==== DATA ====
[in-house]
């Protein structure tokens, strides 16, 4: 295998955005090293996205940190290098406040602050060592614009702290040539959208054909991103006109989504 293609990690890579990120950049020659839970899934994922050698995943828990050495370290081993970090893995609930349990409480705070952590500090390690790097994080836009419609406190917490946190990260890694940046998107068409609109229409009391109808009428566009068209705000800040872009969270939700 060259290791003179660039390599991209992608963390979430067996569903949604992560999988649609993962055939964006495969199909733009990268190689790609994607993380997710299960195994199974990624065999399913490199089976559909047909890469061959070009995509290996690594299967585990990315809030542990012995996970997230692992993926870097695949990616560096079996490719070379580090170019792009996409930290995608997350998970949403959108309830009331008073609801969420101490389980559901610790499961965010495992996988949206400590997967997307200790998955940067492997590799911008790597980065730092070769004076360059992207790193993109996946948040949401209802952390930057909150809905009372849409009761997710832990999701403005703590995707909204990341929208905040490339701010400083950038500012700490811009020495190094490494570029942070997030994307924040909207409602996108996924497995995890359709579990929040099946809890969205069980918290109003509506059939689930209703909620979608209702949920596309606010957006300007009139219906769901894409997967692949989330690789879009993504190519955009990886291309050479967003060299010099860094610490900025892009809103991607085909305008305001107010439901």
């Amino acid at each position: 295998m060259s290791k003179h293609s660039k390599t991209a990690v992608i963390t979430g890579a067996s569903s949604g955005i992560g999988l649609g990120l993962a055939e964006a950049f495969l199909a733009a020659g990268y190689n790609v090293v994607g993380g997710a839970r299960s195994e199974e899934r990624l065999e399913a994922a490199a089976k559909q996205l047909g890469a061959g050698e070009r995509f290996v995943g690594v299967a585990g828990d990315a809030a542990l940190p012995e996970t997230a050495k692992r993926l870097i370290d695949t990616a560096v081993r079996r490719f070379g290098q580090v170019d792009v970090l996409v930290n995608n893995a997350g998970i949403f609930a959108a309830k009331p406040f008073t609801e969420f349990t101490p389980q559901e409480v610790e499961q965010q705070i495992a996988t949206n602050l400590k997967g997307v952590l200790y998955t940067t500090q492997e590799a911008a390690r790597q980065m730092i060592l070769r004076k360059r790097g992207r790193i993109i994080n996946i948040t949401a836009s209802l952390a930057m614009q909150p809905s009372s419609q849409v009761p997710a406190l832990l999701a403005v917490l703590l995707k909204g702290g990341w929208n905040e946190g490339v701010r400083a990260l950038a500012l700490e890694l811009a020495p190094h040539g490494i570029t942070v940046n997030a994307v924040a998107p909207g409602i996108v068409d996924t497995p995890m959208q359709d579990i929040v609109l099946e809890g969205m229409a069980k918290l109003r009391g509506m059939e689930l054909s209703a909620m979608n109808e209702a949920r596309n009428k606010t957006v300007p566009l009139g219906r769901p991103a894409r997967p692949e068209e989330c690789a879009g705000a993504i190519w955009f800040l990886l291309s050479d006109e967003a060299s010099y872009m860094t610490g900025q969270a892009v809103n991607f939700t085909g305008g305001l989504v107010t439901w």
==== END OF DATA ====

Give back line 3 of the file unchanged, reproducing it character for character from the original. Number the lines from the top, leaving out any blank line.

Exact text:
């Amino acid at each position: 295998m060259s290791k003179h293609s660039k390599t991209a990690v992608i963390t979430g890579a067996s569903s949604g955005i992560g999988l649609g990120l993962a055939e964006a950049f495969l199909a733009a020659g990268y190689n790609v090293v994607g993380g997710a839970r299960s195994e199974e899934r990624l065999e399913a994922a490199a089976k559909q996205l047909g890469a061959g050698e070009r995509f290996v995943g690594v299967a585990g828990d990315a809030a542990l940190p012995e996970t997230a050495k692992r993926l870097i370290d695949t990616a560096v081993r079996r490719f070379g290098q580090v170019d792009v970090l996409v930290n995608n893995a997350g998970i949403f609930a959108a309830k009331p406040f008073t609801e969420f349990t101490p389980q559901e409480v610790e499961q965010q705070i495992a996988t949206n602050l400590k997967g997307v952590l200790y998955t940067t500090q492997e590799a911008a390690r790597q980065m730092i060592l070769r004076k360059r790097g992207r790193i993109i994080n996946i948040t949401a836009s209802l952390a930057m614009q909150p809905s009372s419609q849409v009761p997710a406190l832990l999701a403005v917490l703590l995707k909204g702290g990341w929208n905040e946190g490339v701010r400083a990260l950038a500012l700490e890694l811009a020495p190094h040539g490494i570029t942070v940046n997030a994307v924040a998107p909207g409602i996108v068409d996924t497995p995890m959208q359709d579990i929040v609109l099946e809890g969205m229409a069980k918290l109003r009391g509506m059939e689930l054909s209703a909620m979608n109808e209702a949920r596309n009428k606010t957006v300007p566009l009139g219906r769901p991103a894409r997967p692949e068209e989330c690789a879009g705000a993504i190519w955009f800040l990886l291309s050479d006109e967003a060299s010099y872009m860094t610490g900025q969270a892009v809103n991607f939700t085909g305008g305001l989504v107010t439901w």